Supportive medications for chronic aortic valve regurgitation

People with chronic aortic valve regurgitation may develop symptoms but not have severe enough disease to warrant surgery. In these cases, your physician may recommend a number of medications to help reduce symptoms. A few options include:

Surgery to repair or replace the aortic valve

Open heart surgery is usually required, but some treatment centers may offer a procedure to replace the aortic valve through a catheter inserted into a blood vessel.

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When to seek further consultation

You should seek medical attention if you develop concerning chest symptoms, such as those described below.

If you develop any symptoms of aortic valve regurgitation

You should see your physician if you experience chest pain, shortness of breath, or an uncomfortable pounding sensation in the chest. If you have sudden severe chest or back pain, sudden onset shortness of breath, dizziness or loss of consciousness, you should go the emergency room or call an ambulance, as this may be a sign of acute aortic valve regurgitation, which is a medical emergency.

Questions your doctor may ask to diagnose

  • Have you been feeling more tired than usual, lethargic or fatigued despite sleeping a normal amount?
  • Do you notice your heart beating hard, rapidly, or irregularly (also called palpitations)?
  • Any fever today or during the last week?
  • Are you sick enough to consider going to the emergency room right now?
  • Do you have a cough?

Self-diagnose with our free Buoy Assistant if you answer yes on any of these questions.

Hear what 1 other is saying
Once your story receives approval from our editors, it will exist on Buoy as a helpful resource for others who may experience something similar.
The stories shared below are not written by Buoy employees. Buoy does not endorse any of the information in these stories. Whenever you have questions or concerns about a medical condition, you should always contact your doctor or a healthcare provider.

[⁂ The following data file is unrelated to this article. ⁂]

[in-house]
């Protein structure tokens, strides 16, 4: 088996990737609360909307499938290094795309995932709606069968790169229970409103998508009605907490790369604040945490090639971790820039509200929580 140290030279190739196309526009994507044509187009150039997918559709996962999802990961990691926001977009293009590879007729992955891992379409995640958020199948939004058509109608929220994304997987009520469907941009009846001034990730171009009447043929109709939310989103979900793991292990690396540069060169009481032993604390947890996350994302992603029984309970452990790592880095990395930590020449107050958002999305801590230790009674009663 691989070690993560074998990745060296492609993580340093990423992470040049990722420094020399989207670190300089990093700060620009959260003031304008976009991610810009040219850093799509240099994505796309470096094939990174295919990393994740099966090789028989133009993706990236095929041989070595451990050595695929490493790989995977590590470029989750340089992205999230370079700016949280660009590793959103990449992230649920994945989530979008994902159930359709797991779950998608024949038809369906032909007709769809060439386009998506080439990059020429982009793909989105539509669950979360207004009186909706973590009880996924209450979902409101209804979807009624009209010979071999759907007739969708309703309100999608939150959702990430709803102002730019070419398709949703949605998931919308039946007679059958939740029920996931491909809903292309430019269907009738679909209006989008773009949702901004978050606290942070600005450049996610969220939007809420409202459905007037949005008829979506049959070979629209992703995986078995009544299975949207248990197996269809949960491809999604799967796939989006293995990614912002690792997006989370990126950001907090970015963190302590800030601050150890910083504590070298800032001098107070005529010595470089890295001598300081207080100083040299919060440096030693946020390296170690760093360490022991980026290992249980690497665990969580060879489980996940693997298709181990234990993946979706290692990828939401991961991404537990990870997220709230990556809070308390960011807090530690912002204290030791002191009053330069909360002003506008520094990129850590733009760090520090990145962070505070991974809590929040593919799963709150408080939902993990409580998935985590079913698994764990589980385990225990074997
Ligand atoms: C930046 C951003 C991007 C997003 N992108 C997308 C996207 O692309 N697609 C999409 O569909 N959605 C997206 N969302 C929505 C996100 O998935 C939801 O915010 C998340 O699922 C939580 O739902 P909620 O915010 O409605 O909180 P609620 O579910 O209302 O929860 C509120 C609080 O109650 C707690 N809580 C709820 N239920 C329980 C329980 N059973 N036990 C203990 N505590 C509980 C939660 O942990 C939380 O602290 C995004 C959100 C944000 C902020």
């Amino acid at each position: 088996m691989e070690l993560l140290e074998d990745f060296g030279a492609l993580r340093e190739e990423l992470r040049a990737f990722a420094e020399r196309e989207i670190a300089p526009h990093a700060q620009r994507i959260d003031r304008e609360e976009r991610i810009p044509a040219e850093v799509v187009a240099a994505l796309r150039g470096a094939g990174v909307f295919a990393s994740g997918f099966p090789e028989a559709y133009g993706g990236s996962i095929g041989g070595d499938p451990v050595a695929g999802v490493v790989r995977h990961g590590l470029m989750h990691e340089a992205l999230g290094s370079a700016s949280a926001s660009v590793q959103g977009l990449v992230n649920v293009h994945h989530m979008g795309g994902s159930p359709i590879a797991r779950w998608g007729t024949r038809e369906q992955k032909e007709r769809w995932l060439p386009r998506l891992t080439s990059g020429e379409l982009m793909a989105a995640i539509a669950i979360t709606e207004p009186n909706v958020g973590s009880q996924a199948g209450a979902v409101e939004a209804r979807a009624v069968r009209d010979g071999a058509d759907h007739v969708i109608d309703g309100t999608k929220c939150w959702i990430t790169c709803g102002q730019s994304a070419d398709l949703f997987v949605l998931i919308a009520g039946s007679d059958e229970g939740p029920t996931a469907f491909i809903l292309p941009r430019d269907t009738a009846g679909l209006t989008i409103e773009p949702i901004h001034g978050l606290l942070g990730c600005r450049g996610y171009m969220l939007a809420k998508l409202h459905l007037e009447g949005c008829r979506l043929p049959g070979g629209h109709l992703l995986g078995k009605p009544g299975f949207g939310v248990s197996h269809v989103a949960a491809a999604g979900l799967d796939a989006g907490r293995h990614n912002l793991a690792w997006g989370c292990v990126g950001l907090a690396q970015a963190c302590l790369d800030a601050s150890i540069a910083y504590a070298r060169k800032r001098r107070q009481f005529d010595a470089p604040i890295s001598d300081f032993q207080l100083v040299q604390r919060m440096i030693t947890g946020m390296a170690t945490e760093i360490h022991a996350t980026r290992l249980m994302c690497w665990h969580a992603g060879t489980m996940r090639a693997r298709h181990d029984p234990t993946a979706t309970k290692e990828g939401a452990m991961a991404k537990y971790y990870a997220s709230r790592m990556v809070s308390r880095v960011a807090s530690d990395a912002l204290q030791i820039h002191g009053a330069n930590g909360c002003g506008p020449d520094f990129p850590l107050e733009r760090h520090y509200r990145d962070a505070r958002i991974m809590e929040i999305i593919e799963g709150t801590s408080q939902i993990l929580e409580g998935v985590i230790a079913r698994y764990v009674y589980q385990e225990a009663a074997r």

Stomach pain—unbearablePosted April 24, 2020 by N.
I first had very severe stomach pain as a teenager. I had a Barium test and was told I had a tiny stomach ulcer. Later, when I was in my 40s (I am now almost 60), it returned in a big way despite taking a maximum dose of Lansoprazole every morning. When working overseas, it returned during a long stay in the hospital in Hong Kong, after months without alcohol or meat. So it was not my lifestyle. A HK gastric physician visited me. He said it’s a build up of gas, which presses on the nerve ending at the top of the stomach (just beneath the sternum). I can only describe this pain as you feel like pushing a broom handle into this area. He said the solution was the one my grandmother used to say, and most Chinese people advise. Work around rubbing the stomach firmly, until you release the gas. I did, and I eventually farted and belched, and the pain subsided, and then went away, I hope that helps anyone with this problem.
Dr. Rothschild has been a faculty member at Brigham and Women’s Hospital where he is an Associate Professor of Medicine at Harvard Medical School. He currently practices as a hospitalist at Newton Wellesley Hospital. In 1978, Dr. Rothschild received his MD at the Medical College of Wisconsin and trained in internal medicine followed by a fellowship in critical care medicine. He also received an MP...